Following recommendations last fall to the Department of Defense to modernize how the U.S. conducts its foreign military sales (FMS) program, a trio of defense trade associations on Thursday released the second volume of their report, this one focused on improving the State Department’s role in the FMS system amid increasing demand for U.S. security assistance.

“Our current FMS system does not provide the flexibility, transparency, and speed the U.S. and our allies and partners need to prevail in this environment,” David Norquist, president and CEO of the National Defense Industrial Association (NDIA), said in a statement. “These industry recommendations to the State Department, along with the previous set sent to the Department of Defense, support an FMS system that is more strategic, flexible, and able to quickly delivery critical capabilities to our allies and partners.”

Volume II: Defense Trade Modernization, was produced by NDIA, the Aerospace Industries Association, and the Professional Services Council.

The report says that immediate demands for arms for Ukraine in its war against Russia and longer-term initiatives such as the Australia, United Kingdom, U.S. security agreement related to nuclear submarines and other weapon systems will “overwhelm” the ability of the FMS process to transfer arms at the pace needed to meet national security needs.

Some of the recommendations for the State Department include setting deadlines for processing export authorization requests, which would also help with transparency for industry, and establish criteria for when deadlines would be exceeded. Another recommendation to speed processing of defense requests is to presume that regional arms transfers can be conducted via direct commercial sales and maintain the FMS system “for sensitive and critical capabilities.”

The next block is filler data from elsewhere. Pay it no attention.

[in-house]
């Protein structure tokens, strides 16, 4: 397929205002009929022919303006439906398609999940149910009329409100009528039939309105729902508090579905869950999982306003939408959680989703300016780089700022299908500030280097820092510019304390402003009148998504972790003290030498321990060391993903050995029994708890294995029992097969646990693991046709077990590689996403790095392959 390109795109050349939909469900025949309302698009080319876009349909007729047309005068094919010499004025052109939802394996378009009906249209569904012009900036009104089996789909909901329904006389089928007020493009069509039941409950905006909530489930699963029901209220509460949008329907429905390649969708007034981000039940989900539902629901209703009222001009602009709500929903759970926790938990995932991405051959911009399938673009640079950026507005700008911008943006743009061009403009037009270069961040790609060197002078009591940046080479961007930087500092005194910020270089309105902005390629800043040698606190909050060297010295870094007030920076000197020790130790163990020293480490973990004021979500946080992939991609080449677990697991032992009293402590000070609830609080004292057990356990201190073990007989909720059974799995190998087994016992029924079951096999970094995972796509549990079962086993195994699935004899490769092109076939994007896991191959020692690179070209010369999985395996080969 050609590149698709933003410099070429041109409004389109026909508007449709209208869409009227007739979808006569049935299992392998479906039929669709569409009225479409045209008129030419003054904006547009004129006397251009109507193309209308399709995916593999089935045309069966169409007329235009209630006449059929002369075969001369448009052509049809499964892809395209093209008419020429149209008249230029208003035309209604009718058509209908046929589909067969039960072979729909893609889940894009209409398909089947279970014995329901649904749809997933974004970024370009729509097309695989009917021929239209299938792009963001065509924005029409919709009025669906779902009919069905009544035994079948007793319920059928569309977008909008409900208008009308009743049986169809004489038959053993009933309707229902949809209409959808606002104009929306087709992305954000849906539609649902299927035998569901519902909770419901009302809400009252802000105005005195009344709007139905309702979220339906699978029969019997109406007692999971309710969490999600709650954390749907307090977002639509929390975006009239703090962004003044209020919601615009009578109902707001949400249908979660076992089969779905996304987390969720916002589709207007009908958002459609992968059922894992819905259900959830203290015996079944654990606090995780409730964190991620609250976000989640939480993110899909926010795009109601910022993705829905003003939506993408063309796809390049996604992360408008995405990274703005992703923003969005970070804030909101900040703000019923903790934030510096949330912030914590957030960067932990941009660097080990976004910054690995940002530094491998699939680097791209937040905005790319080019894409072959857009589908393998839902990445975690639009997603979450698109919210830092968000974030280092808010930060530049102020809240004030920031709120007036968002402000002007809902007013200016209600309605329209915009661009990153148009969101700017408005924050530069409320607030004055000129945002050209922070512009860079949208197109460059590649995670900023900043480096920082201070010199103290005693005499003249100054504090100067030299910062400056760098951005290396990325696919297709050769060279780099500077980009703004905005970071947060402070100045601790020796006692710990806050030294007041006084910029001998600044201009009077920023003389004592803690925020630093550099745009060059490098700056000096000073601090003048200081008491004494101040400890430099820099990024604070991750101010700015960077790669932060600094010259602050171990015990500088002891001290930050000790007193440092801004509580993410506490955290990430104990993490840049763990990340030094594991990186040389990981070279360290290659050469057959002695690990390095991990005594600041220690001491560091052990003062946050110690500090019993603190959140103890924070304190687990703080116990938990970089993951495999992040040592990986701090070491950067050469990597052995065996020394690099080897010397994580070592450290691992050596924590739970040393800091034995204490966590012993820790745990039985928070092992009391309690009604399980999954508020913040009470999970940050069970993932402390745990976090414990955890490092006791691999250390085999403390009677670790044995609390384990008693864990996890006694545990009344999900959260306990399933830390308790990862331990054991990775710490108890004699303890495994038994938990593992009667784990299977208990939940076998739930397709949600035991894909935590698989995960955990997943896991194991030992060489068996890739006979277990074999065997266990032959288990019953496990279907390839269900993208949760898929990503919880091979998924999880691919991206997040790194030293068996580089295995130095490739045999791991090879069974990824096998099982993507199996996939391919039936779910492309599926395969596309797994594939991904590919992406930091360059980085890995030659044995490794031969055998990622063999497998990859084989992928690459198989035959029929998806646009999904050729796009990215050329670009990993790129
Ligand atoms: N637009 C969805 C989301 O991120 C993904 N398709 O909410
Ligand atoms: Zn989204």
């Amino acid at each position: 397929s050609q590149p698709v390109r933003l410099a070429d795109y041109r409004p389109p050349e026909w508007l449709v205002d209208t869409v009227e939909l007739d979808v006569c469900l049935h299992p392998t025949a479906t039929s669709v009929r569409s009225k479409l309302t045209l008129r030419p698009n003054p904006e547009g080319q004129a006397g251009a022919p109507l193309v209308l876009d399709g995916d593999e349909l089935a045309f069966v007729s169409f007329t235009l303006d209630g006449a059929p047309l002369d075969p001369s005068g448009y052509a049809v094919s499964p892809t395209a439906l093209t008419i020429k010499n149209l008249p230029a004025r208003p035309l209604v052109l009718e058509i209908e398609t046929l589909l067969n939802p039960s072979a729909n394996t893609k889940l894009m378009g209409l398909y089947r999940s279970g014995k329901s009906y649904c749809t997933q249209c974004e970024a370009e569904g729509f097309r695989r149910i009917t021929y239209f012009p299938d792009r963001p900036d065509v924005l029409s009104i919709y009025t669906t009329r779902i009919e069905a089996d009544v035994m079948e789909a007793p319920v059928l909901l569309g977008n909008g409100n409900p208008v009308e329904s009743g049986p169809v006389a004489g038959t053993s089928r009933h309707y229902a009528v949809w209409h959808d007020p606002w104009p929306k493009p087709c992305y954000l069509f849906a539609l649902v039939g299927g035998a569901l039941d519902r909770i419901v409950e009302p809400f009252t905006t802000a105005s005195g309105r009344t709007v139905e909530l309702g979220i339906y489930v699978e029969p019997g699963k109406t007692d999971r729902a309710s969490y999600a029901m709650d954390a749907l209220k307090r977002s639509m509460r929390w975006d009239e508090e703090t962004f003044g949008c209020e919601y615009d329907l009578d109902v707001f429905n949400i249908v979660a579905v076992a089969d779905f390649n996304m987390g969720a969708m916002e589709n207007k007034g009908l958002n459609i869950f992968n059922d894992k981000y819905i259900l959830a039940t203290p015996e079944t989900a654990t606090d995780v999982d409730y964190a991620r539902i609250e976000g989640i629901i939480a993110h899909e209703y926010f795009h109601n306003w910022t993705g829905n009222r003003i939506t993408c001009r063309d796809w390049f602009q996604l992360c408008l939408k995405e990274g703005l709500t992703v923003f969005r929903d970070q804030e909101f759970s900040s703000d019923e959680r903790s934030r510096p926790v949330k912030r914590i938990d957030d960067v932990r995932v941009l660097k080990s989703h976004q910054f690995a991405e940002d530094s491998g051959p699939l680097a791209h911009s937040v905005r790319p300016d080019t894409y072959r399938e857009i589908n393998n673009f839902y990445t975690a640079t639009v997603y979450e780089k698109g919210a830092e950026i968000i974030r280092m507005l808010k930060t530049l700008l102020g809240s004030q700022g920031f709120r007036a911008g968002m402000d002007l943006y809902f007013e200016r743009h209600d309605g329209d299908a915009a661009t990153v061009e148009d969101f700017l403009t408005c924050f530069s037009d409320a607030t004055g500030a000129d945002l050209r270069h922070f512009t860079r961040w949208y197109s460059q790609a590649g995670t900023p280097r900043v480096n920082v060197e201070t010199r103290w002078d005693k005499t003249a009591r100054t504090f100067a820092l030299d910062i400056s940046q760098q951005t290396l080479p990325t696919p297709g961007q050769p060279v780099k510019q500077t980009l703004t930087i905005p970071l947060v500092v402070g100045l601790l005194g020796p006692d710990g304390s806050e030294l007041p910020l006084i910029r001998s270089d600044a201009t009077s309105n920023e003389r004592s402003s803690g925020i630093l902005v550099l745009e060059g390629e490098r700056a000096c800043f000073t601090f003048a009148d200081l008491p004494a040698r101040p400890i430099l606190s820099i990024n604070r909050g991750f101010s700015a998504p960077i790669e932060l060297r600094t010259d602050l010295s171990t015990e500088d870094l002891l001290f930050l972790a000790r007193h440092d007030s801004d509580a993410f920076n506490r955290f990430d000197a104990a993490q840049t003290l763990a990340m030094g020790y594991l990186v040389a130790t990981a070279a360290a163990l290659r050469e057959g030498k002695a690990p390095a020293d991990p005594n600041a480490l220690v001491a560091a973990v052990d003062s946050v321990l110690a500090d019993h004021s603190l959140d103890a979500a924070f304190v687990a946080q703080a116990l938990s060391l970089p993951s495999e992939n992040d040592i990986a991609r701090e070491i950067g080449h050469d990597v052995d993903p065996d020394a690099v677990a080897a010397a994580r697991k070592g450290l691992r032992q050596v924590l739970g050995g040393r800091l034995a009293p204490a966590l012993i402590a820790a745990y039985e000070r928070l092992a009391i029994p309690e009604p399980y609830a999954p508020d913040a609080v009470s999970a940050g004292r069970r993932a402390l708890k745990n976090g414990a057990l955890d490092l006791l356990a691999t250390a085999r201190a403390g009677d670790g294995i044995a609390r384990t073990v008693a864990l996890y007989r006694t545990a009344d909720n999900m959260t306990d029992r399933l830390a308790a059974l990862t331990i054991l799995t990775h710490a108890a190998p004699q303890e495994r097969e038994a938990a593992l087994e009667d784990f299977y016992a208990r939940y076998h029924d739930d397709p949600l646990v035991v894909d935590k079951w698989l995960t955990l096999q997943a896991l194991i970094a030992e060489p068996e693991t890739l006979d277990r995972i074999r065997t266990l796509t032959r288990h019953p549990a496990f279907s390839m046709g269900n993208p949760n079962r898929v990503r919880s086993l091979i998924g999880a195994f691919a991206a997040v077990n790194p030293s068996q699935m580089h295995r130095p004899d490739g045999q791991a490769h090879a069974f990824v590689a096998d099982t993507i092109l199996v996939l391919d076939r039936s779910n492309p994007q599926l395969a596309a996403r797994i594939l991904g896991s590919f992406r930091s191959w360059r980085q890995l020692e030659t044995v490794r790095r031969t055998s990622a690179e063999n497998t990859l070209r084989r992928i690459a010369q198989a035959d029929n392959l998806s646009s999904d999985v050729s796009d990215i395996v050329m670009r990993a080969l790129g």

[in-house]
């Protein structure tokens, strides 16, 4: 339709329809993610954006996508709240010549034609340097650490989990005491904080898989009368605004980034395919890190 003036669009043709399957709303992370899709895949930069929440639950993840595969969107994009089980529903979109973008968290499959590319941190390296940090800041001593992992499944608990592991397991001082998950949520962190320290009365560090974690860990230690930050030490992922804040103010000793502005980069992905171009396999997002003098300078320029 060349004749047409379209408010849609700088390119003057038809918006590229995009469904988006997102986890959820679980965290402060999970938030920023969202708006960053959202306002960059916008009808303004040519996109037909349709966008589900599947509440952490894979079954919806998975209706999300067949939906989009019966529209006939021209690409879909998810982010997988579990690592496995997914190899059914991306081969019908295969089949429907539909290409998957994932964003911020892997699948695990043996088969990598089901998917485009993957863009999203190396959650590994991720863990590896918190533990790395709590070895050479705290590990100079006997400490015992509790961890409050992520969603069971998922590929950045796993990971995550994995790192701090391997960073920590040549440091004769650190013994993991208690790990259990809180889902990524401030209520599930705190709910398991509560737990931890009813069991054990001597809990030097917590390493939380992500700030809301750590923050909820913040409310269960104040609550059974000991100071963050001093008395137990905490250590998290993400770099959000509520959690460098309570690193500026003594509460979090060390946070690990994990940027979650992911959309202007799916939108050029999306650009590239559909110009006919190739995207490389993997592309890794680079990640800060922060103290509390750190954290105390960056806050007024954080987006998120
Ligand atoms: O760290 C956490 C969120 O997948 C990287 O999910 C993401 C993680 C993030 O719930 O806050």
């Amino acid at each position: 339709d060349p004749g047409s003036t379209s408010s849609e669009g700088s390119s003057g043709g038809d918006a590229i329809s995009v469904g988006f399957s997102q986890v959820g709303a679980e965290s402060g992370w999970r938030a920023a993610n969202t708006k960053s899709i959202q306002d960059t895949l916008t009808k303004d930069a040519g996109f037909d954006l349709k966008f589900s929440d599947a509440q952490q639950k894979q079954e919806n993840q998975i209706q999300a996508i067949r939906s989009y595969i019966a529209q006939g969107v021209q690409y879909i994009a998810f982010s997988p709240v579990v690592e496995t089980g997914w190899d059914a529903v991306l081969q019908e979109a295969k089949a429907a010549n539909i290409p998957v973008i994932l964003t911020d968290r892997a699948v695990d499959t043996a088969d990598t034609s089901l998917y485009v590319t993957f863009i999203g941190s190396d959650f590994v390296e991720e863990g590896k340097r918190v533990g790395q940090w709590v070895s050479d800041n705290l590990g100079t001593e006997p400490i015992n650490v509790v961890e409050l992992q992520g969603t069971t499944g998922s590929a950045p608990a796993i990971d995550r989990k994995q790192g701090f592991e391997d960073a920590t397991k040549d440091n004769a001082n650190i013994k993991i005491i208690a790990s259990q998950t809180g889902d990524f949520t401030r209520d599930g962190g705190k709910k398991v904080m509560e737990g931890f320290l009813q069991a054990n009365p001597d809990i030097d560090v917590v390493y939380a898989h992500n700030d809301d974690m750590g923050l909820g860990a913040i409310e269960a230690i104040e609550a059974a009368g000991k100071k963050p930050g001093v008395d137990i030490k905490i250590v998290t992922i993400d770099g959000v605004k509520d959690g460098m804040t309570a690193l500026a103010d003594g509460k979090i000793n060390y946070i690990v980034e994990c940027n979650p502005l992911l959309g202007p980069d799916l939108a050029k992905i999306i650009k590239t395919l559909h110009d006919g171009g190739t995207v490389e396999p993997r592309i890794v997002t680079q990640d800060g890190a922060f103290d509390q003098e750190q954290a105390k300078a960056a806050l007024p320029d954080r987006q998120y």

The trade groups also recommend putting a career civil servant in charge of the Directorate of Defense Trade Controls (DDTC), put more emphasis on defense trade within the department, in particular with the deputy assistant secretary for defense trade and the assistant secretary for political-military affairs, and incentivize career growth for defense trade specialists.

The report says the DDTC office “is continually hampered by staffing challenges with the current workforce down from optimal levels” and suggests potentially outsourcing or bringing on more “contractor support to handle routine license business.” It also suggests making changes to the human resources job code for licensing officers to align with the talent expectations of the job.

The report was delivered to the government last week.